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HOW TO IDENTIFY A CAPSIZING ‘CORPORATE SHIP’

Image by David Mark from Pixabay

In the past decade, one of the challenges faced by both managers and employees of organizations had been a high rate of organisation failure. This has resulted in increasing unemployment in the economy. Even people who switch employment sometimes find it difficult to learn from the saying “look before you leap” in their search and acceptance of new offer – and this is due to poor situation analysis.

It is an established fact that employees encounter more frustration by leaving a failing organisation for another that might just survive for a few months. Hence, the knowledge of indicators of a declining organisation becomes necessary. In line with the peculiarity of Nigeria’s current business environment, “dying” organizations exhibit the following characteristics, though far from being exhaustive:

  • Over staffed
  • Disregard of the significance of result achievement
  • The high rate of corruption
  • Resistance to change
  • Deliberate clumsy administrative procedures
  • Absence of clear direction
  • Persistent low morale of managers and employees
  • Improper board constitution and crisis
  • Internal corporate crisis
  • Weak control processes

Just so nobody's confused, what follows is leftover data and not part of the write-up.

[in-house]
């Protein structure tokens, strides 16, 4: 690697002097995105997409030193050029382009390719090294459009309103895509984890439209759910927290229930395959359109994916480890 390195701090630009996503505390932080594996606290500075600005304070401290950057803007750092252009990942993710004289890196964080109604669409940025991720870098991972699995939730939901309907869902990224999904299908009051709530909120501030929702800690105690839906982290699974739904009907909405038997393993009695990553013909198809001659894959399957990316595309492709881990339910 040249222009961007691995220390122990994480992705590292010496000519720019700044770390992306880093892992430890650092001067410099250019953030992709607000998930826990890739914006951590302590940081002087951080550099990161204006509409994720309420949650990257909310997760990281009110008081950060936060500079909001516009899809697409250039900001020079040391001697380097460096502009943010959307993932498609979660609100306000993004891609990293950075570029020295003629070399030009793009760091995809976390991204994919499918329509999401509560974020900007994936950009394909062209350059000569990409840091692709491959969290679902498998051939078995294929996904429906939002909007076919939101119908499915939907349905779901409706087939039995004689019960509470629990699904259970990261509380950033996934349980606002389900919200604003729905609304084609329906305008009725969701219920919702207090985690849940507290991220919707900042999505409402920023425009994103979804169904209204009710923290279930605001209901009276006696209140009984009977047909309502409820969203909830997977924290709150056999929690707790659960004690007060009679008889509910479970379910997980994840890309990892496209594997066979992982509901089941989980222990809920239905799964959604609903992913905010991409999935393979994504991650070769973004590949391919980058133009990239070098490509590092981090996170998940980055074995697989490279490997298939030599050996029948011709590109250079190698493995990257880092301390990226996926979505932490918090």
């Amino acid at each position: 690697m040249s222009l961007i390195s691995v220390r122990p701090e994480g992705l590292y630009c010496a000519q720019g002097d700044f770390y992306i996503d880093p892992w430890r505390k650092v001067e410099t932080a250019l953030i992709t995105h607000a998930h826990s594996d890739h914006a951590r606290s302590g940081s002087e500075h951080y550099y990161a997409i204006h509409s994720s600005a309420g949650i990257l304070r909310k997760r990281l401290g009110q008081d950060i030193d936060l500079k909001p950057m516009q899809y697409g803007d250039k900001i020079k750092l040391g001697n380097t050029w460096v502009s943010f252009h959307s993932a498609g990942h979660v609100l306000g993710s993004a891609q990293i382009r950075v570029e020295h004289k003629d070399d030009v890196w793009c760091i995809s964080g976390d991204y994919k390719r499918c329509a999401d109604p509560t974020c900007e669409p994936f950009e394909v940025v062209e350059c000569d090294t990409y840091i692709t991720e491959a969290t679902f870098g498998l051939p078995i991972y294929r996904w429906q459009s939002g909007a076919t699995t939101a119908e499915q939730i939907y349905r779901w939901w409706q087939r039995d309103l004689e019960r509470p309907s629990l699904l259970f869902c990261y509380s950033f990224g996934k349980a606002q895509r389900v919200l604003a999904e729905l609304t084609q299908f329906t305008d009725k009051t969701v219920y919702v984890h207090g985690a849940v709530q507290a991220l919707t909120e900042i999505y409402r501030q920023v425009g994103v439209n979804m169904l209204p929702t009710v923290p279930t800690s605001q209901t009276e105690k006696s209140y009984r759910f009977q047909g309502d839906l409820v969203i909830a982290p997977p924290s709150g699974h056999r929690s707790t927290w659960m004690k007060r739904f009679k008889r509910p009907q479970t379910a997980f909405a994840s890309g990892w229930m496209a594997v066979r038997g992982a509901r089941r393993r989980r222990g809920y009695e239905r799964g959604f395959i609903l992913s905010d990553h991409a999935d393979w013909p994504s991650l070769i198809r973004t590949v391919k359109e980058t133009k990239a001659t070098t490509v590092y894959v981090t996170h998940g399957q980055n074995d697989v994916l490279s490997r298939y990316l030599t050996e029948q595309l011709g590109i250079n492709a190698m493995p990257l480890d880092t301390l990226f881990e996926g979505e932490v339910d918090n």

• Outdated organizational structure
  • Excessive organizational politics
  • Absence of effective communication
  • Conflict
  • The very high rate of turn over
  • Increased scapegoating by leaders
  • Decreased innovation by individuals and the enterprise
  • Continuous loss of competitive advantage
  • Resource wastage and mismanagement, etc.

For a ship to capsize means it overturns, upsets, or turns over. When a ship capsizes, the occupants will leave the ship either dead or alive. Without prejudice to the teachings of the social scientists, the organisation you manage or work for must be viewed as a ‘living thing’, perhaps as a ‘mother’ and a ‘baby’ all in one. As a mother, it accommodates and feeds so many people directly or indirectly. It is a ‘baby’ because it needs to be cared for. Every good manager should always remember to be a ‘nurse’ of some sort – monitoring the body temperature of the baby and apply necessary ‘first aid’ when symptoms develop.

This is a key reason why managers and executives must be trained in different skills. Where in-house skills are inadequate to apply the desired ‘first aid’, the need for a ‘doctor’ will arise. It is unfair and disastrous to wait for a mother to develop serious ailment before a solution is sought. Remember, if the mother dies all the children will disperse into different directions and some may never find their feet again.

When an organisation is allowed to develop full-fledged ailment, the result is organisation failure or as I would put it, ‘the corporate ship capsizes’. However, organizations can be saved from total failure through Hillgate’s Gradational Remedial Approach (GRA), which removes the burden of total turn around or ‘overhauling a capsized ship’. If in any event, a ship capsizes, don’t abandon the ship; pull it out of the water, clean it up, dry up its major components, repair and constitute a new crew headed by a new captain. As you might recall, accountants always say ‘a business is a going concern’

Chris N Ohanemu PhD.
Managing Consultant/ CEO Hillsgate Consulting, Lagos

Bernard TaiwoBernard Taiwo
Bernard Taiwo
I am Management strategist, Editor and Publisher.

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